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Essay about W.E.B Du Bois vs. Booker T Washington

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When talking about the history of African-Americans at the turn of the twentieth century, two notable names cannot be left out; Booker T. Washington and W.E.B Du Bois. They were both African-American leaders in the late 1800’s to early 1900’s, fighting for social justice, education and civil rights for slaves, and both stressed education. This was a time when blacks were segregated and discriminated against. Both these men had a vision to free blacks from this oppression. While they came from different backgrounds, Washington coming from a plantation in Virginia where he was a slave, and Du Bois coming from a free home in Massachusetts, they both experienced the heavy oppression blacks were under in this Post-Civil War society. Booker T. Washington and W.E.B Du Bois were both pioneers in striving to obtain equality for blacks, yet their ways of achieving this equality were completely different. W.E.B Du Bois is the more celebrated figure today since he had the better method because it didn’t give the whites any power, and his method was intended to achieve a more noble goal than Washington’s.
Booker T Washington was born into slavery on a plantation in Franklin County Virginia. Like many slaves at that time, historians are not sure of the exact place or date of his birth (Washington, Up From Slavery 7). Washington had absolutely no schooling while he was a slave; he received all his education after he was set free. The fact that he had no education through slavery, made it that much more important to him when he did get his education, and that is one of the reasons he so highly stressed education. Growing up, he did not even know what education was, he first heard about it through the miners he worked with while he was a slave....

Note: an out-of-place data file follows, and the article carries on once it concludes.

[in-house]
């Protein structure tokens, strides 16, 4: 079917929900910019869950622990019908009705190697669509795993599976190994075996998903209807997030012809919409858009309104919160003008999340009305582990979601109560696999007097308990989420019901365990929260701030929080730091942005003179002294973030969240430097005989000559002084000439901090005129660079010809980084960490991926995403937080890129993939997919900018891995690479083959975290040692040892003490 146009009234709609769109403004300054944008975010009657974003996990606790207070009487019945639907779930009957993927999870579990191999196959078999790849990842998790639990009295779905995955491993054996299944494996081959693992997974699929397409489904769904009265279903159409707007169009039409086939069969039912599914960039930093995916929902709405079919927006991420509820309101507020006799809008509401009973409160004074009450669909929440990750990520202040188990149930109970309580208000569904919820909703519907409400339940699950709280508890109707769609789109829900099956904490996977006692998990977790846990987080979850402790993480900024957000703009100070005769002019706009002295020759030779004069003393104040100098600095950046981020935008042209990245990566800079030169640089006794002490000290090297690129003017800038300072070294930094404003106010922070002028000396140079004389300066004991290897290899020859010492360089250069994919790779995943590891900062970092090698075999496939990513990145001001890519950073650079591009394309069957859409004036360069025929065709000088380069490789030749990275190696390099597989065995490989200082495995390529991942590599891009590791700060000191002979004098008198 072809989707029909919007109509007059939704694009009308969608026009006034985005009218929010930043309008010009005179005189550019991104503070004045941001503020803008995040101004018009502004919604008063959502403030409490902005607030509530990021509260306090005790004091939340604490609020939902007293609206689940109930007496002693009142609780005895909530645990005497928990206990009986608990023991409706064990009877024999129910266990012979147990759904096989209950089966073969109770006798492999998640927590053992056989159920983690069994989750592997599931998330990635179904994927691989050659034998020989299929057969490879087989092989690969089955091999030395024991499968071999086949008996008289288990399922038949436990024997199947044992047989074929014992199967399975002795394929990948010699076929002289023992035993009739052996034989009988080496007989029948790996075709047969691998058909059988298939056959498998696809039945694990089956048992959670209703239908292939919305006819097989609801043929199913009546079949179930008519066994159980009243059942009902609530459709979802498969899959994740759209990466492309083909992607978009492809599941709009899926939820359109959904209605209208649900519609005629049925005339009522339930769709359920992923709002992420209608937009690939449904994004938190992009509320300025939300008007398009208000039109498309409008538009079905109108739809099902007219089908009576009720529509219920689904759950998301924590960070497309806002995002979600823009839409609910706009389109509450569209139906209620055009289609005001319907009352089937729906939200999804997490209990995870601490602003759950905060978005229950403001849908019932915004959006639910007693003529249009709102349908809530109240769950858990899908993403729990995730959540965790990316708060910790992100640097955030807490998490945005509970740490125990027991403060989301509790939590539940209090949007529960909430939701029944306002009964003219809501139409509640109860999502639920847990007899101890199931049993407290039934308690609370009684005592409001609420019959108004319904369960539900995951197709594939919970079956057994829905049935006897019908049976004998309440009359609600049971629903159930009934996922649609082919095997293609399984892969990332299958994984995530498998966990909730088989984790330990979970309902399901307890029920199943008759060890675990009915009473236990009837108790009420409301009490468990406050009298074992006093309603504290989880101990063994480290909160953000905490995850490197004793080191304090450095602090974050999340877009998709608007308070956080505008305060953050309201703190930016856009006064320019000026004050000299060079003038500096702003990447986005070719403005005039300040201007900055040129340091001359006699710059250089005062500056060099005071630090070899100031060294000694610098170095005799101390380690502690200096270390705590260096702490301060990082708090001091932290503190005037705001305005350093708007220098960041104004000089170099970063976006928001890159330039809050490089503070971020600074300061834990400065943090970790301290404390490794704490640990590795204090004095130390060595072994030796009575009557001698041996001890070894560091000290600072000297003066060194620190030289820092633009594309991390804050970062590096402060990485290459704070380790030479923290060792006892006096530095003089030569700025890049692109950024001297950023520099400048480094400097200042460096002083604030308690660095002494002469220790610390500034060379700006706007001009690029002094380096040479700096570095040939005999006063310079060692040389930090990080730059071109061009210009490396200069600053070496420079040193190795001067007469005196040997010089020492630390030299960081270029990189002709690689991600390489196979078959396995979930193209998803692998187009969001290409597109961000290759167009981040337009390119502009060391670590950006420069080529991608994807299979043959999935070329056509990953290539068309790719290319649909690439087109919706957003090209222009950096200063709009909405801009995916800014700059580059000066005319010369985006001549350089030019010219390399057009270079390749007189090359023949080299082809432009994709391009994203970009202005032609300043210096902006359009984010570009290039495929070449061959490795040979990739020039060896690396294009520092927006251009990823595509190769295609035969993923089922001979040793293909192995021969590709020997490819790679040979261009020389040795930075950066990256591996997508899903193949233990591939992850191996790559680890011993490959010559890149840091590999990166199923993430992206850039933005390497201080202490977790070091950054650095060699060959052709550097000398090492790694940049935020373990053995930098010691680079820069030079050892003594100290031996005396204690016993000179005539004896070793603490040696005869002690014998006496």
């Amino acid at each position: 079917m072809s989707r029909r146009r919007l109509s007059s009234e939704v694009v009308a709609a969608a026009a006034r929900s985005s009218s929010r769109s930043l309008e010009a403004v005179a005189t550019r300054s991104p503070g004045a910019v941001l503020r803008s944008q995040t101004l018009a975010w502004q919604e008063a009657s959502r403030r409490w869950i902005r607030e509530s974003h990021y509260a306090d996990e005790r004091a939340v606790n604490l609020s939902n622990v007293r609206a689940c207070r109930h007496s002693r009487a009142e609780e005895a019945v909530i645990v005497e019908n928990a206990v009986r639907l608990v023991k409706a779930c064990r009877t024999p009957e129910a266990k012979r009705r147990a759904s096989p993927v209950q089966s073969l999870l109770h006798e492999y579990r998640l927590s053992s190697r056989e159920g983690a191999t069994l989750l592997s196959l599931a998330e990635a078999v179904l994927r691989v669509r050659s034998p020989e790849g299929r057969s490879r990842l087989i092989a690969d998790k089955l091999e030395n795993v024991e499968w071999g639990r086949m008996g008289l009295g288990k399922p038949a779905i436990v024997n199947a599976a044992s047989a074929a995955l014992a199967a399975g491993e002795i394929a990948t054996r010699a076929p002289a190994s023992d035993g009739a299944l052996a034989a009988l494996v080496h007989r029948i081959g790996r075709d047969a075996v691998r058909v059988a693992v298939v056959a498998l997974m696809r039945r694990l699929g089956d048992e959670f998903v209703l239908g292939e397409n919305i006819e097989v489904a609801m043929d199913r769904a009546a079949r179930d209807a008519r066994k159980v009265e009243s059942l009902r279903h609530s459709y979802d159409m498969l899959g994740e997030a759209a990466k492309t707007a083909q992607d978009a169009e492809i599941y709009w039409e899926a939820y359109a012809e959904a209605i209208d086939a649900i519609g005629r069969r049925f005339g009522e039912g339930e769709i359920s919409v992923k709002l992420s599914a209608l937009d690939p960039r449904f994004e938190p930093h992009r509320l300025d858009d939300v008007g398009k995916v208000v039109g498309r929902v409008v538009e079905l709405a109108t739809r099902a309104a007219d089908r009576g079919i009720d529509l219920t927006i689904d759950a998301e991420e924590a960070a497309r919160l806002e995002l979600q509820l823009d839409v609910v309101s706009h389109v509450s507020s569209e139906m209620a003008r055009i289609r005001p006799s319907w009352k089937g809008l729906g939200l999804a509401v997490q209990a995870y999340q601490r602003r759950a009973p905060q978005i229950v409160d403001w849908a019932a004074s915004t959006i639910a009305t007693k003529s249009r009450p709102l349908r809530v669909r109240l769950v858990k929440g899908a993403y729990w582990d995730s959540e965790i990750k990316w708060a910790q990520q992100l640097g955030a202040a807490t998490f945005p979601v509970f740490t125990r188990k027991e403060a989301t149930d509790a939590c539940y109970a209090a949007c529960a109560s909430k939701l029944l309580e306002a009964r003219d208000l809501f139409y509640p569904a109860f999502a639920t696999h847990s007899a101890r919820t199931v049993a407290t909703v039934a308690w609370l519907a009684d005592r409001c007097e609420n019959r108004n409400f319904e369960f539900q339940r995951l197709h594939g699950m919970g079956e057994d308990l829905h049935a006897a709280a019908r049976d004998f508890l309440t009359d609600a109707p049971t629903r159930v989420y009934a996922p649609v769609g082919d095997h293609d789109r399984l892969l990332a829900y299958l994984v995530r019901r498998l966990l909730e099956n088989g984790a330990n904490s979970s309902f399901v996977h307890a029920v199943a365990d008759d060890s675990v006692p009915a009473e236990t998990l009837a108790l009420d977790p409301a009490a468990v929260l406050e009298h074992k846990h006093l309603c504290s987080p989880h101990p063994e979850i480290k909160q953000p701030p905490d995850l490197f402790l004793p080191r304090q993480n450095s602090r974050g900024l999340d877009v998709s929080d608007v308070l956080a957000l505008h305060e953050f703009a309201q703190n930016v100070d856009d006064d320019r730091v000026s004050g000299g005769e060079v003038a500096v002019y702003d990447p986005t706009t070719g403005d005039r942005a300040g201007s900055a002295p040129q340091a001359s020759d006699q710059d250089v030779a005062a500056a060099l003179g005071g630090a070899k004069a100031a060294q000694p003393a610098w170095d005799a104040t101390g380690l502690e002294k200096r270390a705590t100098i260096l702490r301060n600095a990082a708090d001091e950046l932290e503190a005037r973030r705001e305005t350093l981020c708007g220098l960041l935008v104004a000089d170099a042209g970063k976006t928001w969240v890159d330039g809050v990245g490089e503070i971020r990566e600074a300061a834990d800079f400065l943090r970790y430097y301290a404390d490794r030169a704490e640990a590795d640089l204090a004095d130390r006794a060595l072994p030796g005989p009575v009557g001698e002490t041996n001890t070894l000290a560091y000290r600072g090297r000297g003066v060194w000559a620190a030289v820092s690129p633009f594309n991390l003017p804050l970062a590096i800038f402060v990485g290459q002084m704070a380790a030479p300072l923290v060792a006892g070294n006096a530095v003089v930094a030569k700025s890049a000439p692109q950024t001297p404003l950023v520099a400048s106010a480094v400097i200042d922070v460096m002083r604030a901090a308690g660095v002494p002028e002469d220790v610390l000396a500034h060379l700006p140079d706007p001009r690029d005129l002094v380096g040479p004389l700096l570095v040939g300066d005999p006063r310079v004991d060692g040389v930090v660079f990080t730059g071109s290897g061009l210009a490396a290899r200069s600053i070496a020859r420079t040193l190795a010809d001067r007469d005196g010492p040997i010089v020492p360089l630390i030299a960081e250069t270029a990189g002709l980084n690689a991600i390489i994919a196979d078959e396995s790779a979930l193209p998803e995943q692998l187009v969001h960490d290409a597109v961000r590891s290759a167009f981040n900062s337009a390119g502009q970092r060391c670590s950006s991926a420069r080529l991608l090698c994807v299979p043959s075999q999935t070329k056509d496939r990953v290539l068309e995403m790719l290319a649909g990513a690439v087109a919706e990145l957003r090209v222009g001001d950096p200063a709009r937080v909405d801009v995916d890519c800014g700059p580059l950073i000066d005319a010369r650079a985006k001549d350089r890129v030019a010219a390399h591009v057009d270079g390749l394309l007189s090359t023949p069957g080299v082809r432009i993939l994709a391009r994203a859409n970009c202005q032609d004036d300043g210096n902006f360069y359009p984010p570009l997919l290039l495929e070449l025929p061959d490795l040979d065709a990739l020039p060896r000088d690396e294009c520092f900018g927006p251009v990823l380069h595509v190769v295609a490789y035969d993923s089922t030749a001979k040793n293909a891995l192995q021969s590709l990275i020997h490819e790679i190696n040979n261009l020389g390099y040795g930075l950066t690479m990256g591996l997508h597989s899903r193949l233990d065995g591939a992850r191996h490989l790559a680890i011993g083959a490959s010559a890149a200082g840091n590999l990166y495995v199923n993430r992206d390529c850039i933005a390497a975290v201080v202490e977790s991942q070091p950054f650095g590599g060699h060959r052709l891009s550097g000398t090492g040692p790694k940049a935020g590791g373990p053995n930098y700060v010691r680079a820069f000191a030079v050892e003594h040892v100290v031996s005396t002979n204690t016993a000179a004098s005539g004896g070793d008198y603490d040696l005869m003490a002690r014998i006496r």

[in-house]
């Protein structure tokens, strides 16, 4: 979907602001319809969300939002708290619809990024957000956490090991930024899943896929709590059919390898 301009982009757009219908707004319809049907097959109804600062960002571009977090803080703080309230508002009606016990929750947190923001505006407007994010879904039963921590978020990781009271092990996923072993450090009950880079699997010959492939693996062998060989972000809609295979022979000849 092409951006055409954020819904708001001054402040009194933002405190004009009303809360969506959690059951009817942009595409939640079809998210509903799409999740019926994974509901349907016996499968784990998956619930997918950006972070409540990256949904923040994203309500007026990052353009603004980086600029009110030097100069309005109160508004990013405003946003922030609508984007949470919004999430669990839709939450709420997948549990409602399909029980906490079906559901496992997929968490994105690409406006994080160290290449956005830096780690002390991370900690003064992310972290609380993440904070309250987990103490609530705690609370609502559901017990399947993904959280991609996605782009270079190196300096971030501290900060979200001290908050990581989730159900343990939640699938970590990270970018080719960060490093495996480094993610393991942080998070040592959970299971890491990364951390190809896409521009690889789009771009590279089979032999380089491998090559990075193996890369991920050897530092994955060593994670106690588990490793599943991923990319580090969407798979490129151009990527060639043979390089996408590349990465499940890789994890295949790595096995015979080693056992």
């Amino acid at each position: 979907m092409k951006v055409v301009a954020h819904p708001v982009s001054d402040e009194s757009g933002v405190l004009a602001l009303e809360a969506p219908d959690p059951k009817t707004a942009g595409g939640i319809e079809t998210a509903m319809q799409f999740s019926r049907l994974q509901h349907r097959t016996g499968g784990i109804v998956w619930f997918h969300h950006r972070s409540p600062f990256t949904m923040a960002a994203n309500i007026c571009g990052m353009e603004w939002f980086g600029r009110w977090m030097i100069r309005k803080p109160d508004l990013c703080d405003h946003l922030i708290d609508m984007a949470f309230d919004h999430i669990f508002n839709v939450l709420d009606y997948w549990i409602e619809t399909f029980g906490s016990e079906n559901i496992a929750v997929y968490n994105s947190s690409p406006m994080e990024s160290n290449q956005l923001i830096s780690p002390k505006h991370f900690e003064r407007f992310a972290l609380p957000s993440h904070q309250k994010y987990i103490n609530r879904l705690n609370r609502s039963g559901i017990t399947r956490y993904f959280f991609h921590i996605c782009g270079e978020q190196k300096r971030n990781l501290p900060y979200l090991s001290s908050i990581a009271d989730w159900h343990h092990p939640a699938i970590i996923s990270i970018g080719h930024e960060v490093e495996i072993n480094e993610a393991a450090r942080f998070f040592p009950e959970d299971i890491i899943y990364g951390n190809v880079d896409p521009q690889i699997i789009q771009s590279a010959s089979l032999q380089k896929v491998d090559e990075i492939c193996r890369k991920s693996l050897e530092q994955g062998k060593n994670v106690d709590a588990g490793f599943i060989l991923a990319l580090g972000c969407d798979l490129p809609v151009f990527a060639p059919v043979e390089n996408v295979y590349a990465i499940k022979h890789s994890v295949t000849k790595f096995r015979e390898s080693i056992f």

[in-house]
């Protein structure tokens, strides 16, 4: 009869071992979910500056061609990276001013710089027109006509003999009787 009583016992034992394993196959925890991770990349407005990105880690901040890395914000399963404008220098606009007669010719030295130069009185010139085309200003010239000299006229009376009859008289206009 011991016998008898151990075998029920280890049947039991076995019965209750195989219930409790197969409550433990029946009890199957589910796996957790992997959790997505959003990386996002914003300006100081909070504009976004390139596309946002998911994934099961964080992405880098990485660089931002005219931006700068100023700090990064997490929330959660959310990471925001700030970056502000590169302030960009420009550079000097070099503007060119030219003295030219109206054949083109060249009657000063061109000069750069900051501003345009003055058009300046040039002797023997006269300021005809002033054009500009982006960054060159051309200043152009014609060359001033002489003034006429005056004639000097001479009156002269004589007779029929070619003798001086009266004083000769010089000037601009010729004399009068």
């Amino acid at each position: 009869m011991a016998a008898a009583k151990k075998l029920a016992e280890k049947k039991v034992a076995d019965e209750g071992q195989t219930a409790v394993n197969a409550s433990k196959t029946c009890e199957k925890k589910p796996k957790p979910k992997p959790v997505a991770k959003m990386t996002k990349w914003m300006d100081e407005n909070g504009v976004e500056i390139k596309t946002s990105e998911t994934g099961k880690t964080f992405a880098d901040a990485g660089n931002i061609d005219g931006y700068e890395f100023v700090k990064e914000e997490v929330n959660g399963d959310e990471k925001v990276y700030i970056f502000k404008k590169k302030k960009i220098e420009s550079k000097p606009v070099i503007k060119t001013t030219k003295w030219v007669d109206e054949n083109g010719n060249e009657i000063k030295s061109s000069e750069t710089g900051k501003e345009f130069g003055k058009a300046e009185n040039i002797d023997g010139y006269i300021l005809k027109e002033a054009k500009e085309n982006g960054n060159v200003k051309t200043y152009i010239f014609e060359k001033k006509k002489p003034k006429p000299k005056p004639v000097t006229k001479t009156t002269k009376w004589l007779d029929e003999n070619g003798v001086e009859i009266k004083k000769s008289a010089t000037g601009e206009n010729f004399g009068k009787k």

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...rights for blacks, and was satisfied with ‘equal’ economic opportunities, in fact, he was opposed to blacks getting involved in politics. Du Bois took a much more radical approach and demanded that blacks be included in the political sphere. He also envisioned blacks receiving higher education so they could compete in a fast-growing economy, instead of being stuck with dead-end jobs such as plumbers, and house maids, that Washington so strongly advocated for. And today, Du Bois is clearly the more celebrated figure of the two. More African-American political leaders, such as Obama, reference him in their speeches, and it is much easier to find a poster or book on W.E.B Du Bois than it is on Booker T. Washington. Du Bois’ vision had a much nobler goal, he was not satisfied with the injustice that was going on, and he did something about it.










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